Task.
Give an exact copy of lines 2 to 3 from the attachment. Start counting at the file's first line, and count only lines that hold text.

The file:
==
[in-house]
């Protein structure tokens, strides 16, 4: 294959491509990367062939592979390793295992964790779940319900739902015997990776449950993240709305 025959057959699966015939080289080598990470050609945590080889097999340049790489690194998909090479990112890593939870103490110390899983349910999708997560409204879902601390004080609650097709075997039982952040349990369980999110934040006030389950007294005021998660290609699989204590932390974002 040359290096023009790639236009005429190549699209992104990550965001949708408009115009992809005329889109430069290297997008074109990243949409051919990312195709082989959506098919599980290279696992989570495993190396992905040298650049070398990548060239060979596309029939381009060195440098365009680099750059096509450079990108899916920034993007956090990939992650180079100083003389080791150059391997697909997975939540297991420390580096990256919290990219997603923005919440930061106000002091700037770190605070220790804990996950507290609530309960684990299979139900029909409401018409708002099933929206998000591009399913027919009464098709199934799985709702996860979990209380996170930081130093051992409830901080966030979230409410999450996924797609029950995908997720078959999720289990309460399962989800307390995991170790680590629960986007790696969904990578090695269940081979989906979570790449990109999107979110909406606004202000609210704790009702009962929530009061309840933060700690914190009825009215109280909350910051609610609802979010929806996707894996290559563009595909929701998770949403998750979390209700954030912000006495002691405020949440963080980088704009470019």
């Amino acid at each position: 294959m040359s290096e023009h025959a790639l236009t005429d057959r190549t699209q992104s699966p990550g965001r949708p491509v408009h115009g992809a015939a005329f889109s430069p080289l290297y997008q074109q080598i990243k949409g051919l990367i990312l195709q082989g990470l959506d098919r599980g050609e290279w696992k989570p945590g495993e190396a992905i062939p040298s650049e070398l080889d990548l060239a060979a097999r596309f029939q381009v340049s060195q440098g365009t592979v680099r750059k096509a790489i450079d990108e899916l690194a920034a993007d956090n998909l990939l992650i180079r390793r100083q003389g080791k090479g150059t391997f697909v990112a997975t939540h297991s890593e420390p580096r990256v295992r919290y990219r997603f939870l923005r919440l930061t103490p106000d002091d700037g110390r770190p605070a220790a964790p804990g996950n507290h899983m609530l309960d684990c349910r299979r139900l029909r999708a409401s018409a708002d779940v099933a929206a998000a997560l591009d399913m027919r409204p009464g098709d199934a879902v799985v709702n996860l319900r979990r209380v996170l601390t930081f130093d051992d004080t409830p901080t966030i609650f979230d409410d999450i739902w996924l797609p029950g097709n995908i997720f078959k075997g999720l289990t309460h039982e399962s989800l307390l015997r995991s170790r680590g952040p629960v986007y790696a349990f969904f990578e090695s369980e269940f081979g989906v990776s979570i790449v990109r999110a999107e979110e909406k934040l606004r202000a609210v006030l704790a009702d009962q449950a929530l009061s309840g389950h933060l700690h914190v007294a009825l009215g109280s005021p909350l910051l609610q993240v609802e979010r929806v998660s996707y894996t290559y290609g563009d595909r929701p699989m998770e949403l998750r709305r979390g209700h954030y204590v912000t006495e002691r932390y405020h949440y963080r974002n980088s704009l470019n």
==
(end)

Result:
């Protein structure tokens, strides 16, 4: 294959491509990367062939592979390793295992964790779940319900739902015997990776449950993240709305 025959057959699966015939080289080598990470050609945590080889097999340049790489690194998909090479990112890593939870103490110390899983349910999708997560409204879902601390004080609650097709075997039982952040349990369980999110934040006030389950007294005021998660290609699989204590932390974002 040359290096023009790639236009005429190549699209992104990550965001949708408009115009992809005329889109430069290297997008074109990243949409051919990312195709082989959506098919599980290279696992989570495993190396992905040298650049070398990548060239060979596309029939381009060195440098365009680099750059096509450079990108899916920034993007956090990939992650180079100083003389080791150059391997697909997975939540297991420390580096990256919290990219997603923005919440930061106000002091700037770190605070220790804990996950507290609530309960684990299979139900029909409401018409708002099933929206998000591009399913027919009464098709199934799985709702996860979990209380996170930081130093051992409830901080966030979230409410999450996924797609029950995908997720078959999720289990309460399962989800307390995991170790680590629960986007790696969904990578090695269940081979989906979570790449990109999107979110909406606004202000609210704790009702009962929530009061309840933060700690914190009825009215109280909350910051609610609802979010929806996707894996290559563009595909929701998770949403998750979390209700954030912000006495002691405020949440963080980088704009470019």
């Amino acid at each position: 294959m040359s290096e023009h025959a790639l236009t005429d057959r190549t699209q992104s699966p990550g965001r949708p491509v408009h115009g992809a015939a005329f889109s430069p080289l290297y997008q074109q080598i990243k949409g051919l990367i990312l195709q082989g990470l959506d098919r599980g050609e290279w696992k989570p945590g495993e190396a992905i062939p040298s650049e070398l080889d990548l060239a060979a097999r596309f029939q381009v340049s060195q440098g365009t592979v680099r750059k096509a790489i450079d990108e899916l690194a920034a993007d956090n998909l990939l992650i180079r390793r100083q003389g080791k090479g150059t391997f697909v990112a997975t939540h297991s890593e420390p580096r990256v295992r919290y990219r997603f939870l923005r919440l930061t103490p106000d002091d700037g110390r770190p605070a220790a964790p804990g996950n507290h899983m609530l309960d684990c349910r299979r139900l029909r999708a409401s018409a708002d779940v099933a929206a998000a997560l591009d399913m027919r409204p009464g098709d199934a879902v799985v709702n996860l319900r979990r209380v996170l601390t930081f130093d051992d004080t409830p901080t966030i609650f979230d409410d999450i739902w996924l797609p029950g097709n995908i997720f078959k075997g999720l289990t309460h039982e399962s989800l307390l015997r995991s170790r680590g952040p629960v986007y790696a349990f969904f990578e090695s369980e269940f081979g989906v990776s979570i790449v990109r999110a999107e979110e909406k934040l606004r202000a609210v006030l704790a009702d009962q449950a929530l009061s309840g389950h933060l700690h914190v007294a009825l009215g109280s005021p909350l910051l609610q993240v609802e979010r929806v998660s996707y894996t290559y290609g563009d595909r929701p699989m998770e949403l998750r709305r979390g209700h954030y204590v912000t006495e002691r932390y405020h949440y963080r974002n980088s704009l470019n």